I was not surprised to get a homework assignment after this week’s class. And even less surprised that it involved a case study. What was surprising was how much it opened my eyes.
It’s one thing to talk about trauma. To relate it back to your own experiences. To listen to your classmates talk about theirs. But it’s an entirely different thing to read about a real case of trauma (names and identifying details were changed, obviously) and begin to pull apart the pieces of the trauma. The intergenerational trauma, family mottos, family rules, blatant abuse, and addiction were abundant and for a brief moment, I worried that I wasn’t prepared for this. Could I really separate my sadness for what this “fictional-but-real” person had gone through and begin to help them heal? Especially when I’m still working on my own recovery and healing.
The answer is unequivocally, yes.
The day after class, I found myself thinking about one of the case studies and saying to myself, “huh, I bet this view of X stems from the neglect and abuse caused by Y,” and “There is cause and effect scenario going on here. Because X happened to her when she was a child, she now believes Y and that has led her to Z.” (I’m being intentionally vague for privacy reasons).
Once I realized that I was not only thinking about the case study as if she were a real person, but applying what I was learning, I realized that I’m more than capable of doing this work.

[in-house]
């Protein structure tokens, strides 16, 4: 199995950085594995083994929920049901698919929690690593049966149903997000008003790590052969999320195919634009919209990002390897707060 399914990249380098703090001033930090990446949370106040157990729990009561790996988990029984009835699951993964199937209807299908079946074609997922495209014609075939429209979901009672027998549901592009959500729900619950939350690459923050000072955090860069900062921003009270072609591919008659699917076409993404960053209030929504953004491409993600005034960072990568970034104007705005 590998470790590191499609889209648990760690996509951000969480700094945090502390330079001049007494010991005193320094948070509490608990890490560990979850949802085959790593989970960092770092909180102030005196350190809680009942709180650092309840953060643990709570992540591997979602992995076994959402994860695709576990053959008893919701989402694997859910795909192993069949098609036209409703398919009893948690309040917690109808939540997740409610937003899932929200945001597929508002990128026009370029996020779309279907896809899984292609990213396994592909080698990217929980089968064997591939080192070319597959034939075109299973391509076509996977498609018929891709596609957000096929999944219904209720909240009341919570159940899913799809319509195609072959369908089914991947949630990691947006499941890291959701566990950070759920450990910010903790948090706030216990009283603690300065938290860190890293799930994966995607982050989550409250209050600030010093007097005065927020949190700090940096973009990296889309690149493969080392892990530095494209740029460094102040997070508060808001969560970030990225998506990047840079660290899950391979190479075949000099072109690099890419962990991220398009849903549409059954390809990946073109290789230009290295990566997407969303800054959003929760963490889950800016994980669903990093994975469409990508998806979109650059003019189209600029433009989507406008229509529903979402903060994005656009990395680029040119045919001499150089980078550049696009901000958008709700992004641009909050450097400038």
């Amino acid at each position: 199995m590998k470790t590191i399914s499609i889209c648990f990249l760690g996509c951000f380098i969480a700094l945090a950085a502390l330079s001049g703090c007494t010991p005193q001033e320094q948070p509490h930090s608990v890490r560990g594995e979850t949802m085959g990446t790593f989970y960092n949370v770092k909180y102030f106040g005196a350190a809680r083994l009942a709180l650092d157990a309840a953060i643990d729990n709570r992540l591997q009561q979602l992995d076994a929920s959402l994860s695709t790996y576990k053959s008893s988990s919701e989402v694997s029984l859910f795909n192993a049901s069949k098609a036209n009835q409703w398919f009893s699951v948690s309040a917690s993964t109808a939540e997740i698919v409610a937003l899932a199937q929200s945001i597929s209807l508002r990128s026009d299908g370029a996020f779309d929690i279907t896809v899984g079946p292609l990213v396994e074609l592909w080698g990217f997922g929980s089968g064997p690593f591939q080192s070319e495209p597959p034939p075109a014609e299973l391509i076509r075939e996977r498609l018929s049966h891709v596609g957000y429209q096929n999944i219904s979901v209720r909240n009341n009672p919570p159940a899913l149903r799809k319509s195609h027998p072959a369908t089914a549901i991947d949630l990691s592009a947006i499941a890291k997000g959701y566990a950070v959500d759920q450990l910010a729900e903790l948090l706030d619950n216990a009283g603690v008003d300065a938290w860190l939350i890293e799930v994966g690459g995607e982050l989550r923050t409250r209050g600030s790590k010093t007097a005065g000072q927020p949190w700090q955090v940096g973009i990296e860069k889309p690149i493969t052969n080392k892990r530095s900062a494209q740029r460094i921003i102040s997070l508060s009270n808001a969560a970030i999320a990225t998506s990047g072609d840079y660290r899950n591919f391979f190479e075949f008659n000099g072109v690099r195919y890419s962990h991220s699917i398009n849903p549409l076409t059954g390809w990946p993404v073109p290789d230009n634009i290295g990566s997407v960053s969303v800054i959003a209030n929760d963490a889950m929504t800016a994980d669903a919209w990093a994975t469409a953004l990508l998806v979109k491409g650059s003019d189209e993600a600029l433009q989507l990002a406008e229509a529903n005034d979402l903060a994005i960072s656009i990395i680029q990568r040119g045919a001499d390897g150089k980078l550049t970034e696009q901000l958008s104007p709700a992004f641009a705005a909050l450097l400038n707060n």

The other part of the assignment was to do the same with our own trauma. What trauma did we have in the past that may have affected our own family mottos, rules and perspectives? For me, this was the easier part (kind of…) the assignment due to the fact that I’ve been in therapy most of my life and I’m fairly self-aware. The hard part is knowing those thing and still struggling with them and learning how to cope. And realizing that certain aspects of my trauma that I didn’t think affected me, actually did.
Each week as I learn more and more about trauma and trauma-informed care, I feel the more and more I’m learning about myself and my own trauma as well. I’m sure this is not only by design but makes for a much more effective coach at the end of the day.
The lens with which we view the world is so very different, but once you start learning things about the mind, body and psychology of it all, you begin to view the world in a completely different way. Take for example: Addiction.
Previously, addiction was in my mind something simple to explain. A chemical imbalance. An ingredient that “hooks” us. A feeling we don’t want to go away. And while I believe that some of that is still true, it wasn’t until I watched this Tedtalk through the lens of trauma-informed care that I realized how misguided most of us are on addiction.
Watch it and try to see addiction in the way that Johann Hari does. It’s amazing what a difference considering a new approach can make.